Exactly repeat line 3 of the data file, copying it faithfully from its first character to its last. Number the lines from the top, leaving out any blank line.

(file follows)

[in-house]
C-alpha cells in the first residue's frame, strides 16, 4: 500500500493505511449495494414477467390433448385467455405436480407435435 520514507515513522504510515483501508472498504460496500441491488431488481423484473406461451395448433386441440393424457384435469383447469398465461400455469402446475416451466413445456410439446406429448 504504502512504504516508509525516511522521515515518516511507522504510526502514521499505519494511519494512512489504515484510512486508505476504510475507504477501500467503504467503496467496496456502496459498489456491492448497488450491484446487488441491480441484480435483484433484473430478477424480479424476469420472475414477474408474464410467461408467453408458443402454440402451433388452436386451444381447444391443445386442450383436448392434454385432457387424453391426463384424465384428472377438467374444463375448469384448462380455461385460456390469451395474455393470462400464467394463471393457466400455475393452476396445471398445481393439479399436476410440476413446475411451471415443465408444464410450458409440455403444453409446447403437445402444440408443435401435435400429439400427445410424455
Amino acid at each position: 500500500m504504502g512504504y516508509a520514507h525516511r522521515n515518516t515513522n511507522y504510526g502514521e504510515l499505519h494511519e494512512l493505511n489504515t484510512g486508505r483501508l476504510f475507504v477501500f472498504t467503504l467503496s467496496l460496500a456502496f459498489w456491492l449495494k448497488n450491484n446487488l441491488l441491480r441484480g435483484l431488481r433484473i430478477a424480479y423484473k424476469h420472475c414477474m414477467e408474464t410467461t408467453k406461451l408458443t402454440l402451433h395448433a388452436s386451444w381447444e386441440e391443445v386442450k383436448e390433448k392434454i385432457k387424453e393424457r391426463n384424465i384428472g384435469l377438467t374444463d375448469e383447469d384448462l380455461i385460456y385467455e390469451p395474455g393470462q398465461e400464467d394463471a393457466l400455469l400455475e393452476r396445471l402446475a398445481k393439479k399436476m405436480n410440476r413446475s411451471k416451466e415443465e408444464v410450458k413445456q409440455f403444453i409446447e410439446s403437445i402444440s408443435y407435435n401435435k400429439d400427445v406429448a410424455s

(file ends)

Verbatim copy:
Amino acid at each position: 500500500m504504502g512504504y516508509a520514507h525516511r522521515n515518516t515513522n511507522y504510526g502514521e504510515l499505519h494511519e494512512l493505511n489504515t484510512g486508505r483501508l476504510f475507504v477501500f472498504t467503504l467503496s467496496l460496500a456502496f459498489w456491492l449495494k448497488n450491484n446487488l441491488l441491480r441484480g435483484l431488481r433484473i430478477a424480479y423484473k424476469h420472475c414477474m414477467e408474464t410467461t408467453k406461451l408458443t402454440l402451433h395448433a388452436s386451444w381447444e386441440e391443445v386442450k383436448e390433448k392434454i385432457k387424453e393424457r391426463n384424465i384428472g384435469l377438467t374444463d375448469e383447469d384448462l380455461i385460456y385467455e390469451p395474455g393470462q398465461e400464467d394463471a393457466l400455469l400455475e393452476r396445471l402446475a398445481k393439479k399436476m405436480n410440476r413446475s411451471k416451466e415443465e408444464v410450458k413445456q409440455f403444453i409446447e410439446s403437445i402444440s408443435y407435435n401435435k400429439d400427445v406429448a410424455s